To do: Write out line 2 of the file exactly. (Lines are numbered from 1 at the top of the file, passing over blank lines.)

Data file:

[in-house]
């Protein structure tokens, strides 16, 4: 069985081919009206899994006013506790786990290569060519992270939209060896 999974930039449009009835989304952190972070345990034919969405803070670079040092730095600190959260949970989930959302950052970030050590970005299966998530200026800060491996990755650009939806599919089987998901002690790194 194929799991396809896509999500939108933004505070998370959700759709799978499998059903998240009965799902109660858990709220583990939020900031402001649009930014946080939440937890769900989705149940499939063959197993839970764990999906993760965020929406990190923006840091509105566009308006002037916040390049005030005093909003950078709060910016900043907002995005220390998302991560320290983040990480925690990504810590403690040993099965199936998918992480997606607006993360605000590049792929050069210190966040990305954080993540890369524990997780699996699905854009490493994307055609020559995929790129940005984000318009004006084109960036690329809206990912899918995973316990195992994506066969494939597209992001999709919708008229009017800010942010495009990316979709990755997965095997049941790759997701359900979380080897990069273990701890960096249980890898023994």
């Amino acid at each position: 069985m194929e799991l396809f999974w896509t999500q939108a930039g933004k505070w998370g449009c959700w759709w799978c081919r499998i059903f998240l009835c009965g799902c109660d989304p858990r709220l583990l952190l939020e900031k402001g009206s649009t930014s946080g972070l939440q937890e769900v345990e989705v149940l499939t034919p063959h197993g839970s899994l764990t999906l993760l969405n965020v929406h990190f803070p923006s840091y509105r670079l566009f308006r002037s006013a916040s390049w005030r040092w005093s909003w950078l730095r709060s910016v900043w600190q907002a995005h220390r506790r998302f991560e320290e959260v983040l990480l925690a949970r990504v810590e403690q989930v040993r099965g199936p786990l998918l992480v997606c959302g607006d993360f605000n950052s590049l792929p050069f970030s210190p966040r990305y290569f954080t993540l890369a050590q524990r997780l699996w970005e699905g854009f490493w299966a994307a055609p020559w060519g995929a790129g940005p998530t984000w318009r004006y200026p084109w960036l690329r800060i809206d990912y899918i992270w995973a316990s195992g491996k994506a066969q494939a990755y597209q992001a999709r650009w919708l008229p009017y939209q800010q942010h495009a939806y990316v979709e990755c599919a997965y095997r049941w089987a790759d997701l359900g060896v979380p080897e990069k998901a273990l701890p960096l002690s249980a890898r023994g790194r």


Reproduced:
């Protein structure tokens, strides 16, 4: 069985081919009206899994006013506790786990290569060519992270939209060896 999974930039449009009835989304952190972070345990034919969405803070670079040092730095600190959260949970989930959302950052970030050590970005299966998530200026800060491996990755650009939806599919089987998901002690790194 194929799991396809896509999500939108933004505070998370959700759709799978499998059903998240009965799902109660858990709220583990939020900031402001649009930014946080939440937890769900989705149940499939063959197993839970764990999906993760965020929406990190923006840091509105566009308006002037916040390049005030005093909003950078709060910016900043907002995005220390998302991560320290983040990480925690990504810590403690040993099965199936998918992480997606607006993360605000590049792929050069210190966040990305954080993540890369524990997780699996699905854009490493994307055609020559995929790129940005984000318009004006084109960036690329809206990912899918995973316990195992994506066969494939597209992001999709919708008229009017800010942010495009990316979709990755997965095997049941790759997701359900979380080897990069273990701890960096249980890898023994």